Assessing Inventory Replenishment Strategy
Author(s)Thurman, Lydia S.
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Target’s supply chain strategy centers around delivering on the in-store experience for customers, with stores serving as both brick and mortar retail locations and online fulfillment hubs for store pick-up orders or home delivery. Traditionally, Target stores only served walk-in customers, and fulfilling in-person and online demand from stores is a new strategy. This omnichannel approach has significant operations impact - they must operate a robust replenishment system that can accurately get the right volume of the right product to the right place at the right time to fulfill demand. Simultaneously, stores must greet and help in-store customers, maintain stocked shelves, and ensure there is physical space as well as adequate labor to fulfill a variety of types of online orders from store stock. Today, when more products than can fit on the shelves are delivered, these products spill over into the backroom. This creates re-work for store employees and drives up store labor costs, while also reducing upstream inventory pooling benefits and amplifying risks of shrinkage. In order to design a replenishment strategy that optimally reduces backroom inventory while maintaining service levels, we examine in this paper three levers that are used to inform the current ordering process: configured leadtime (the time that replenishment logic assumes it will take shipments to arrive in stores after an order is placed), safety stock levels, and shipped unit-of-measure. Examining historic data and testing optimization strategies on that reveals a set of policies which could improve Target's inventory position substantially.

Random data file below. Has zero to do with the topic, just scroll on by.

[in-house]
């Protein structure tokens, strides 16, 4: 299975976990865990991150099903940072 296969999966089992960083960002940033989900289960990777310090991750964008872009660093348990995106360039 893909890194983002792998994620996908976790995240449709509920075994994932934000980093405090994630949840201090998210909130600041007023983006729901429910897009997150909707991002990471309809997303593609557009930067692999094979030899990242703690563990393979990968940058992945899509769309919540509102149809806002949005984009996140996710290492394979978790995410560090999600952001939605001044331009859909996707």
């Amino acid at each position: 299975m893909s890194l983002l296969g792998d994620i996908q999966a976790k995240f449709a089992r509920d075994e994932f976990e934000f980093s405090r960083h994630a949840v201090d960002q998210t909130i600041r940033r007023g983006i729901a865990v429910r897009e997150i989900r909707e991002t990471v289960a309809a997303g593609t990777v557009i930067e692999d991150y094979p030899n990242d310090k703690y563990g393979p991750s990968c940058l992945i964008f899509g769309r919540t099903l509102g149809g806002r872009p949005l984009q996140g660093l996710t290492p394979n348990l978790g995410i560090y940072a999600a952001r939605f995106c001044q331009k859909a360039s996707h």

DepartmentMassachusetts Institute of Technology. Department of Electrical Engineering and Computer Science; Sloan School of Management
Massachusetts Institute of Technology